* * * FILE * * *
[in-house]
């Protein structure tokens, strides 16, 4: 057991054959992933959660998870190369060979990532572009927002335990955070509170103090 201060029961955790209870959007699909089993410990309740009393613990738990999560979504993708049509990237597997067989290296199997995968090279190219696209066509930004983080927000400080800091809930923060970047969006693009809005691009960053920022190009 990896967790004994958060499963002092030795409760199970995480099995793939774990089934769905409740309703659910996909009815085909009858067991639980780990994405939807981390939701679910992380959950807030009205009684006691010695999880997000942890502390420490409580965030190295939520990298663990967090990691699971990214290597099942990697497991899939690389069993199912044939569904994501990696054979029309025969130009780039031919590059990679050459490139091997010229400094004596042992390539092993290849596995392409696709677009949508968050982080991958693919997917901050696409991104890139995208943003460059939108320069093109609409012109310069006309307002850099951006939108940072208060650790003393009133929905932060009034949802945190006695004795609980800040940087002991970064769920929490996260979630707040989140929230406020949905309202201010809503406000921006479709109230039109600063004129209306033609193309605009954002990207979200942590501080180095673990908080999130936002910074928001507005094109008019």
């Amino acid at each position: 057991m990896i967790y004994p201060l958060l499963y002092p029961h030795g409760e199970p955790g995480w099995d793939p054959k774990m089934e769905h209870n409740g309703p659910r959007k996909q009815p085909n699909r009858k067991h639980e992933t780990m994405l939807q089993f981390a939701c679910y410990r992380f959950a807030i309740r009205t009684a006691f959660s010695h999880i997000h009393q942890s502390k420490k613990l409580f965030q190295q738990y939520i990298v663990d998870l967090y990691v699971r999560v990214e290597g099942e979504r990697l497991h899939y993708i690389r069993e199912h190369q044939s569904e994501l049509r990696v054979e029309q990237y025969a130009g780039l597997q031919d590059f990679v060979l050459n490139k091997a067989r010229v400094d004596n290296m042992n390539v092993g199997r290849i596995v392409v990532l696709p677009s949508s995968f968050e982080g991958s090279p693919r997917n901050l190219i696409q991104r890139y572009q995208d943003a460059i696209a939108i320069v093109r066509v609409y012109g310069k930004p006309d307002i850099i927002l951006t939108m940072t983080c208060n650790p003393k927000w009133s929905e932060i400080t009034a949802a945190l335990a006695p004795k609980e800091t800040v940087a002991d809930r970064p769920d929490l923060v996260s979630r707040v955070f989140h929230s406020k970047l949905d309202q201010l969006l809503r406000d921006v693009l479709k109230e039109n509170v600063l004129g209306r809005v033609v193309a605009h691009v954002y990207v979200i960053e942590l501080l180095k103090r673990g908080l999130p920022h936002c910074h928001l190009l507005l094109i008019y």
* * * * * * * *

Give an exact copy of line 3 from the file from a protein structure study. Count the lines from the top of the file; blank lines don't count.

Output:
């Amino acid at each position: 057991m990896i967790y004994p201060l958060l499963y002092p029961h030795g409760e199970p955790g995480w099995d793939p054959k774990m089934e769905h209870n409740g309703p659910r959007k996909q009815p085909n699909r009858k067991h639980e992933t780990m994405l939807q089993f981390a939701c679910y410990r992380f959950a807030i309740r009205t009684a006691f959660s010695h999880i997000h009393q942890s502390k420490k613990l409580f965030q190295q738990y939520i990298v663990d998870l967090y990691v699971r999560v990214e290597g099942e979504r990697l497991h899939y993708i690389r069993e199912h190369q044939s569904e994501l049509r990696v054979e029309q990237y025969a130009g780039l597997q031919d590059f990679v060979l050459n490139k091997a067989r010229v400094d004596n290296m042992n390539v092993g199997r290849i596995v392409v990532l696709p677009s949508s995968f968050e982080g991958s090279p693919r997917n901050l190219i696409q991104r890139y572009q995208d943003a460059i696209a939108i320069v093109r066509v609409y012109g310069k930004p006309d307002i850099i927002l951006t939108m940072t983080c208060n650790p003393k927000w009133s929905e932060i400080t009034a949802a945190l335990a006695p004795k609980e800091t800040v940087a002991d809930r970064p769920d929490l923060v996260s979630r707040v955070f989140h929230s406020k970047l949905d309202q201010l969006l809503r406000d921006v693009l479709k109230e039109n509170v600063l004129g209306r809005v033609v193309a605009h691009v954002y990207v979200i960053e942590l501080l180095k103090r673990g908080l999130p920022h936002c910074h928001l190009l507005l094109i008019y």